Now, reimagine that exact paragraph to be talking about extremely violent offenders:
“‘This study knocks another nail into the coffin of the “chosen lifestyle” theory of violent behavior,’ says Doctor von Doctor, the German biologist and neuroscientist who claimed to have found that a specific brain region, within the central lobe, is darker in violent offenders. ‘Yes, we have a choice in life, to be ourselves or to conform to someone else’s idea of normality, but being passive, aggressive or extremely violent, or none of these, is a central part of who we are, thanks in part to the DNA we were born with.'”
Who in the world would be OK with that second paragraph? By the way, that is a real German neuroscientist, Dr. Gerhard Roth, who discovered that, indeed, there is a “dark patch” in the central lobe area of the brain in many violent offenders — a discovery which “led him to believe that some criminals have a ‘genetic predisposition’ to violence,” according to the Daily Mail article referenced above. I removed his name from the quote above in the hope that no one would accidentally grab that terrible, fake quote and give it as something he actually said.
Because such a thing would be a terrible thing to say. Yet it is logically equivalent to the previous, very real paragraph in New Scientist quoting Simon LeVay.
We could do the same thing with the last paragraph of the New Scientist editorial:
“Ultimately, what causes homosexuality doesn’t matter as much as the fact that homosexual people exist, and have always existed, in every society on earth. In the words of the activists: some people are gay. Get over it.”
“Ultimately, what causes extreme violence doesn’t matter as much as the fact that extremely violent people exist, and have always existed, in every society on earth. In the words of the activists: some people are extremely violent. Get over it.”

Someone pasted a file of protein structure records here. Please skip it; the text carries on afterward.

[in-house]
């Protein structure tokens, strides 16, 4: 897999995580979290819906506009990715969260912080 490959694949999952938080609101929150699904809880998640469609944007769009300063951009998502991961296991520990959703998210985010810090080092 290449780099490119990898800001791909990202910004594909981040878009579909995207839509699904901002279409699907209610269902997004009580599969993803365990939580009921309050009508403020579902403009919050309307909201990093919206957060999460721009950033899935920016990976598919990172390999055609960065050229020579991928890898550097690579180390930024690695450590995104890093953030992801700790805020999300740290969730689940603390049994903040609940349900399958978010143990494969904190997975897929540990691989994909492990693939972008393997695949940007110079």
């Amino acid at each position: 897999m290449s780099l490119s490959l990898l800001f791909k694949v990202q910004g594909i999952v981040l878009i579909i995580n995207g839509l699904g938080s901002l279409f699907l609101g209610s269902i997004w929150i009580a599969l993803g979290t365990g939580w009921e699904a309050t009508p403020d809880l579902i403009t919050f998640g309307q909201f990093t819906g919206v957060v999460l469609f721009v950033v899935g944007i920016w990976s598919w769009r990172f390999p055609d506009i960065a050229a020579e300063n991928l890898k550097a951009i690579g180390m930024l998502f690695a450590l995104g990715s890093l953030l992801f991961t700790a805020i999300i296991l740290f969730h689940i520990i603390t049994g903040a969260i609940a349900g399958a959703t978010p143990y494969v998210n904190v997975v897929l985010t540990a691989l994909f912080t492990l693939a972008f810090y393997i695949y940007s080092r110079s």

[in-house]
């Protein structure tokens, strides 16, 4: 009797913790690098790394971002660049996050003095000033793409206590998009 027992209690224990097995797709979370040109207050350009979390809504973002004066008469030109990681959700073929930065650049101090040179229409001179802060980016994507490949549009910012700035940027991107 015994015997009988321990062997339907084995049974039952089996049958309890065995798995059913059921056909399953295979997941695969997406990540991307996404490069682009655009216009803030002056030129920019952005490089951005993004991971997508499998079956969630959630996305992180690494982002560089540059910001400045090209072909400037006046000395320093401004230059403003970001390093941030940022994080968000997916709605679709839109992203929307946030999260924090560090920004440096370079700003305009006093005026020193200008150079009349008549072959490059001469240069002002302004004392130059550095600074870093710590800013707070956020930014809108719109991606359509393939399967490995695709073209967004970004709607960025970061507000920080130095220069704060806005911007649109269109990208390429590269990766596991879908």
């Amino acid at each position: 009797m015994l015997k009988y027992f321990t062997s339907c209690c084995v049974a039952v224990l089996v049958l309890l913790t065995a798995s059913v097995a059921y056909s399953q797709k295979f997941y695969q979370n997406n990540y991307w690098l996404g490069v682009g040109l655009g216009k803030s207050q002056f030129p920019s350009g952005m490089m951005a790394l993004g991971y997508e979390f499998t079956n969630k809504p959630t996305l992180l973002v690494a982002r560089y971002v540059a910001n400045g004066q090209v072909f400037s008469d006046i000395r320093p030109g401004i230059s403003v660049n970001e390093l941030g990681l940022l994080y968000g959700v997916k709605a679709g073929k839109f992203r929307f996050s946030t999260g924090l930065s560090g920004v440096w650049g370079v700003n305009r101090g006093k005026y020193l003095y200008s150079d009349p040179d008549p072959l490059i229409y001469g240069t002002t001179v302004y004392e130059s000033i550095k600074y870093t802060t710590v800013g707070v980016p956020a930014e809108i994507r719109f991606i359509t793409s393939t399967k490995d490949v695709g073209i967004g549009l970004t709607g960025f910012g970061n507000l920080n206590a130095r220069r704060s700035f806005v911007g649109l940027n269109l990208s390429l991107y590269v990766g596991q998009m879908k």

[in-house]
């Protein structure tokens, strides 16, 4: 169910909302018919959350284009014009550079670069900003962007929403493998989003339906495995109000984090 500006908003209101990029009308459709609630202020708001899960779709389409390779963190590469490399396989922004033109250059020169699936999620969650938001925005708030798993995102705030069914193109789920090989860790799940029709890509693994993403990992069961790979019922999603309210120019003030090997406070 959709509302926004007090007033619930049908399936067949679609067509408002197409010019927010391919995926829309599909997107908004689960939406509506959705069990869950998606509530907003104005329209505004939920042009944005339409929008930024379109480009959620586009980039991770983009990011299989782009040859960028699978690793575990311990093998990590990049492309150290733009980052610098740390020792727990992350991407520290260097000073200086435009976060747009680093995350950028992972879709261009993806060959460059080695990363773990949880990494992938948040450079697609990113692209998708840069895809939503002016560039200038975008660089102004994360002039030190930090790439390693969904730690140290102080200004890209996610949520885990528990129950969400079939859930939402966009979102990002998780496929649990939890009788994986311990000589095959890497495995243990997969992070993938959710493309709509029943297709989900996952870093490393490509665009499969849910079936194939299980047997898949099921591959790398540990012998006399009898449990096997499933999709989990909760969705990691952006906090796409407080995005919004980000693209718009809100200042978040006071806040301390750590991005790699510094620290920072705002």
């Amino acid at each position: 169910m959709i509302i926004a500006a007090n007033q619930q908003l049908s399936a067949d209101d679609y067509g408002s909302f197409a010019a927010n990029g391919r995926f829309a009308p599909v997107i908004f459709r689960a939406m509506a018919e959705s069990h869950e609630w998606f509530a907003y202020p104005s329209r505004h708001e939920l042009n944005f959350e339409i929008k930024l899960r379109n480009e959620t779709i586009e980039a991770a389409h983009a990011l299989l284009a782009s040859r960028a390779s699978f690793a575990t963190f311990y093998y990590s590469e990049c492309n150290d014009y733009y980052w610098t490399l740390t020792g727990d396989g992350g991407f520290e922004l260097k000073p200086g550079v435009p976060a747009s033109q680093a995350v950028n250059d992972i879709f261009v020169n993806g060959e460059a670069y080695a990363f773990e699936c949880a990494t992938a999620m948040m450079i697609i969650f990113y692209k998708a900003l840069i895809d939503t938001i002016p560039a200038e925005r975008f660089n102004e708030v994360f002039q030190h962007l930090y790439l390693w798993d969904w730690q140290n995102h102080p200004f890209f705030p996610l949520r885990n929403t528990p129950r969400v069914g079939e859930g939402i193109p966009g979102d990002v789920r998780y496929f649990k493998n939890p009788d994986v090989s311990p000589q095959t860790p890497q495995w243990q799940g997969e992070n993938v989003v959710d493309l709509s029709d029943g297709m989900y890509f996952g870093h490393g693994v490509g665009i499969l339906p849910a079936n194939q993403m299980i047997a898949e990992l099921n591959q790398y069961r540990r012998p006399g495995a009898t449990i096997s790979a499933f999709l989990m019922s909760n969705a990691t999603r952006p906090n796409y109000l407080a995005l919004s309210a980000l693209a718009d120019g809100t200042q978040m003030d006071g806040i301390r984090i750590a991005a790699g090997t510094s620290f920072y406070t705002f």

Logical? No. Scientific? No. Advocacy? Yes. (Fitting that the New Scientist editor is quoting activists at the end. His article shows that he is among them.)
So, no, if some genetic influence, whether strong or weak, related to homosexual temptations were ever discovered (and, again, one has not been discovered, yet), it would be irrelevant concerning whether or not homosexuality is morally right or wrong.
What is right or wrong is not in the hands of geneticists, and it certainly isn’t in the hands of the writers of New Scientist magazine. It’s in the hands of God. And, frankly, it’s a lot safer there.
Morals of the story: (1) Read science articles very carefully, especially if they touch on a social “hot topic.” (2) Even after reading a science article, keep in mind that the author may not be properly conveying the actual results of the study being discussed. (3) No “gay gene” has been discovered, and this recent work does not change that. Some interesting possibilities have shown themselves, but they need more research and, even if confirmed in the strongest sense, they still don’t look like they would demonstrate the magical “gay gene” some people hope so desperately to find. And (4) what is moral or immoral is not determined by genetics, and people only pretend it is when doing so supports something they have already pre-determined is morally OK.